Far away from the well-known ancient civilizations of the Mediterranean, great empires also rose up in the lower Nile river valley, across the Sahara desert, and in the forests of what is now Benin. African Kingdoms, for kids, gives them a glimpse into these wealthy and once-powerful kingdoms, which played significant roles in trade and religion across a vast region. This exploration starts with the mighty Egyptian and Kush empires, both of which built pyramids and shared gods and burial customs. Next to come into focus us Ghana, which built its glittering empire around A.D. 300. by trading salt from the Sahara and gold from western Africa.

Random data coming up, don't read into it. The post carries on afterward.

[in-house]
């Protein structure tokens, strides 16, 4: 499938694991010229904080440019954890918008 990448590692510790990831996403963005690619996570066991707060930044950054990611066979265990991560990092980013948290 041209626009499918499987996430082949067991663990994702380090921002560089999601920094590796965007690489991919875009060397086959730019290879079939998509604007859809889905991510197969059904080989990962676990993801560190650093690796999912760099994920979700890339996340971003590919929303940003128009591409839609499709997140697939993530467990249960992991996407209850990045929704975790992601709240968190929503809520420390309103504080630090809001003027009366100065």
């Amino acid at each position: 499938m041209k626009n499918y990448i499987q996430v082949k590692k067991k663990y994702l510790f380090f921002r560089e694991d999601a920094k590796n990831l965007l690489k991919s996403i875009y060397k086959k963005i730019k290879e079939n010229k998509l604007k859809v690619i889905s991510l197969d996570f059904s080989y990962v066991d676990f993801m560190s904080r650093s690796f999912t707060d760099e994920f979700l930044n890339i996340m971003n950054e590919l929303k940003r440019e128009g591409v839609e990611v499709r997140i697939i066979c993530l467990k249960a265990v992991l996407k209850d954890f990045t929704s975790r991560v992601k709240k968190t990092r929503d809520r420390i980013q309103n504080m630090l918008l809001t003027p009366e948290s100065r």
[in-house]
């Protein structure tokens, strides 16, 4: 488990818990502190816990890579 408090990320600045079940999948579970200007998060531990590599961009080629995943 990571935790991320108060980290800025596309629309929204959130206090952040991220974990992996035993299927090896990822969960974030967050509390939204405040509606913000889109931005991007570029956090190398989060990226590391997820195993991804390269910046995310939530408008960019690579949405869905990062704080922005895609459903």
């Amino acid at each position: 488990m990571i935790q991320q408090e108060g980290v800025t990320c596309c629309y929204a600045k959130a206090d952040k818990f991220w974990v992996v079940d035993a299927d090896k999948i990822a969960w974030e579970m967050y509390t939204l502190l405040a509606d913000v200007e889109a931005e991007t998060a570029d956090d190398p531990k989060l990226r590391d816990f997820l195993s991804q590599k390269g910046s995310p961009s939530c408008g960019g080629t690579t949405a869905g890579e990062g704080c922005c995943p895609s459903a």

The rule of African kingdoms, kids will discover, was based not only on their control of trade routes and precious commodities, but also on the fierceness of their warriors, like the Mandinka, who helped Mali become the premier state in Western Africa in the 1200s. Timbuktu, the Mali capital, also became a major center of Islamic learning, and the Songhai Empire, which succeeded Mali, created the first permanent army and full-time navy in the region. Further south, the artisans of Benin left behind priceless bronze sculptures and the Hausa civilization produced the walled city of Zaria that still stands today, even though they were a smaller African kingdom. For kids who enjoy tales of modern kings, a look at the 400-year-old Ashanti Empire, in what is today Ghana, will thrill them with its pageantry and battle history.